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7 Benefits of partnership marketing

February 7, 2021

Very few companies can afford to buy growth these days. Paying for keywords on Facebook or Google is getting more expensive every year. It can be too expensive for some smaller companies.  This is where partnership marketing can really help.

The benefits of partnership marketing are many. You can share resources, create a new customer base, and get your company's brand more exposure.

Let's have a look at 7 key benefits.

Gain access to other people’s audiences.

One of the greatest benefits of partnership marketing is getting access to the audience of another brand.  By partnering with another brand you effectively borrow some or all of their audience for the campaign.

When you partner with a company that has the audience you want to target, it is cheaper and easier to get access to that audience because they already have it.  Saves you having to build it from scratch using traditional methods that can take a long time.

It is more cost effective than most other forms of marketing

There are a number of reasons why partnership marketing is so cost effective.

When you bring two or more brands together you have access to the joint talent pool lessening the need of paying for outsourced services.  One organization may have an inhouse designer and the other might bring video editing skills to the party.

Good partners also bring a whole fresh set of ideas and experiences that can be a real lift to your marketing efforts.

Some examples of how a good brand collaboration can bring about substantial costs savings are:

  • A local hairdresser, cake maker and nail salon partnering for an ad in a wedding magazine, splitting the costs three ways.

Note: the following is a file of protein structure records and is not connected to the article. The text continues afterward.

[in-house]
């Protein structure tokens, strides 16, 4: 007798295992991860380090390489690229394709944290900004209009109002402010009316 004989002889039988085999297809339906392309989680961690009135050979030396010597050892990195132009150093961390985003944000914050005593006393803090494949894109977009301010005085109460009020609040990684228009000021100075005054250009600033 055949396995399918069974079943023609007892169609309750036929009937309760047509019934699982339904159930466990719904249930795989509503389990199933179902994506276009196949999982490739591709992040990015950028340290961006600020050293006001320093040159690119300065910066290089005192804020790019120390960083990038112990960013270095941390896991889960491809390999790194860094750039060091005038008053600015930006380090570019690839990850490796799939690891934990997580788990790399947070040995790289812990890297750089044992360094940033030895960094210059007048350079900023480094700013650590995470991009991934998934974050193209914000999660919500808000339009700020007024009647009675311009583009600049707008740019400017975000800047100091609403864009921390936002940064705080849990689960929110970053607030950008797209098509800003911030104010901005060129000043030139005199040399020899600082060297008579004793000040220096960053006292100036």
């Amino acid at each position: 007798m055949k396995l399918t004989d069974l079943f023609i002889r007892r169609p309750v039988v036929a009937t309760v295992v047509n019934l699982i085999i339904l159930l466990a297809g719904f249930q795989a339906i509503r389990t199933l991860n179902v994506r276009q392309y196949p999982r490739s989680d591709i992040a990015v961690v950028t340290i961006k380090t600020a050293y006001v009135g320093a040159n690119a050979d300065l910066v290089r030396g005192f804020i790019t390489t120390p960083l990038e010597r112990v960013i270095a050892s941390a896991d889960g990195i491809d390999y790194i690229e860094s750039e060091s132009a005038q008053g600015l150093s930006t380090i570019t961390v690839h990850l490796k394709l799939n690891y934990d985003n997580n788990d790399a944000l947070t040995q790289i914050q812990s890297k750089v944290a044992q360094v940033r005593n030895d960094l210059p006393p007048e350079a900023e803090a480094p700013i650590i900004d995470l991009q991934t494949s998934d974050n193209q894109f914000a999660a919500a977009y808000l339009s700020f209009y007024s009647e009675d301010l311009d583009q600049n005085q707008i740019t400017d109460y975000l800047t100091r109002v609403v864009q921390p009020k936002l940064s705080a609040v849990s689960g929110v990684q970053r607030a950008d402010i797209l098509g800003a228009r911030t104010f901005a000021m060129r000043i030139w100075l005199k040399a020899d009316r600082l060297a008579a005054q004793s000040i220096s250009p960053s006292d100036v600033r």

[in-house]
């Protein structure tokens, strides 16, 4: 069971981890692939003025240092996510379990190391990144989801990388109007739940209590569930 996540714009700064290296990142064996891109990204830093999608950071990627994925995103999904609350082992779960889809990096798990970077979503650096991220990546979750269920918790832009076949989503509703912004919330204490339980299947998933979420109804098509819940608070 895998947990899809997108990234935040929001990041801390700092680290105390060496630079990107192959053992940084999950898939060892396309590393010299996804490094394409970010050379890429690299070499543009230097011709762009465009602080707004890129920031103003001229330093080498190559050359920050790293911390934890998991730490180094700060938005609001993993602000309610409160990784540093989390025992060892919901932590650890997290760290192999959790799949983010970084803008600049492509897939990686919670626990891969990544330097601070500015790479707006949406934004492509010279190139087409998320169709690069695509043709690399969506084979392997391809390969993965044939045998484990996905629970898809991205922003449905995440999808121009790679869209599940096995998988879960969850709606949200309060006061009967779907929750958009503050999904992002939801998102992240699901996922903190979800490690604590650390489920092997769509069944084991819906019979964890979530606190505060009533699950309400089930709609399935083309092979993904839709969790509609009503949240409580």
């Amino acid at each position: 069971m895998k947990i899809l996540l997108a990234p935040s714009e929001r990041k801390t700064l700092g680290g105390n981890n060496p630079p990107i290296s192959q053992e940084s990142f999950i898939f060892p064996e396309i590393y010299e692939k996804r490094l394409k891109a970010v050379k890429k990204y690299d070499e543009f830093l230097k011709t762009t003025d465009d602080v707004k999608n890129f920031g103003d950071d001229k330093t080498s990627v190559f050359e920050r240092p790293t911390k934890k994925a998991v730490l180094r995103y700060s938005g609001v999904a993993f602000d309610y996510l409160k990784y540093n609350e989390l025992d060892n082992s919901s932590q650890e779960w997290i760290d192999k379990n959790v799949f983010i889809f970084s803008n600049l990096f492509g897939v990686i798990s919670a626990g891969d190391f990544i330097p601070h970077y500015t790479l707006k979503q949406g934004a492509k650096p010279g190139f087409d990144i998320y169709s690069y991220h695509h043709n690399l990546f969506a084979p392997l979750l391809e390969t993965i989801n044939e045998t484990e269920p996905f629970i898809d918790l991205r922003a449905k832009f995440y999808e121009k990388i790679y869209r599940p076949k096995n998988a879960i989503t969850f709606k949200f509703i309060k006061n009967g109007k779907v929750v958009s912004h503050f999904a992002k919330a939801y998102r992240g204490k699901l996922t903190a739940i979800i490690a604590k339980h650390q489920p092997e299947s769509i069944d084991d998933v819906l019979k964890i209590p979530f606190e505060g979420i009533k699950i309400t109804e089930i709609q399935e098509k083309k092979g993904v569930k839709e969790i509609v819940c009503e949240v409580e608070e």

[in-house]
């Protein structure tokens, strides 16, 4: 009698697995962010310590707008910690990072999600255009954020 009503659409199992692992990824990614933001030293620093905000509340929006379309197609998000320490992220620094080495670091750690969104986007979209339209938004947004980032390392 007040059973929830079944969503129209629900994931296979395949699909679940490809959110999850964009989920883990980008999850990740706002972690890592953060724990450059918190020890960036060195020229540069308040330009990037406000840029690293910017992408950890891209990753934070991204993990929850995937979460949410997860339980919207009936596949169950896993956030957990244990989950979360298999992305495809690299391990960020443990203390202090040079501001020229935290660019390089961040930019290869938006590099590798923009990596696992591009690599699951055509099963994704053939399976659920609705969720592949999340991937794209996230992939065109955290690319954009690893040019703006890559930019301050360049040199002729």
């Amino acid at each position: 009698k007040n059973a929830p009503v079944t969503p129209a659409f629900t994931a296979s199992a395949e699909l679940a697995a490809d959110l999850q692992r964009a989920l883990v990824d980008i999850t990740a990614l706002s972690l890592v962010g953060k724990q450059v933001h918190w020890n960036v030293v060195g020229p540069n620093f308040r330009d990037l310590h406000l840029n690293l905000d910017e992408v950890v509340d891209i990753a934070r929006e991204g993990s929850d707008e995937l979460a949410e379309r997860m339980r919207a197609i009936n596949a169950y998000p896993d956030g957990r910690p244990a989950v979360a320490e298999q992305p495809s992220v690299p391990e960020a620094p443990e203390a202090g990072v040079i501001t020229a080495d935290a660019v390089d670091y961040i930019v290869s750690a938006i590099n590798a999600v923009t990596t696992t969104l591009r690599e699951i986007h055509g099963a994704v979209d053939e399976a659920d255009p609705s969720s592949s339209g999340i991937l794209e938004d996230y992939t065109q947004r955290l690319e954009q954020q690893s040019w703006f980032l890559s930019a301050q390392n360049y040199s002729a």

• A law firm and an accounting firm setting up an event to explain the new tax laws to local businesses.  They split the cost of the venue hire and promote the event to each other's email lists and social media for free.
  • Partnership marketing is particularly cost effective when you’re entering a new market.  Usually when entering a new market it costs a lot to build your brand awareness initially.  By partnering with another brand that is already trusted in that market you can bask in their halo and leverage their credibility.

You are adding value to your existing audience

Making your audience available to a partner isn’t just about the quid pro quo required to access their audience.  When you choose the right partners you genuinely add value to your existing audience.

Let’s say, as an example, that you sell products to digital nomads.  You decide to partner with an innovative InsureTech brand and introduce them to your audience through an email blast.

Introducing them to a partner that solves their unique challenges in new and innovative ways adds real value.  This will build more loyalty for your brand in the long run.

You get access to a bigger team

Whether you’re a bigger company or small nimble startup it’s almost always better to have more resources. If you are a really small business with only one person doing the marketing, collaborating with other brands can be a real game changer.

Firstly, you get out of your own echo chamber. Having more people involved in brainstorming a campaign can create powerful outcomes. 

The old saying that many hands make light work is very true when it comes to larger campaigns.  By partnering with other companies you really share the load and get more done.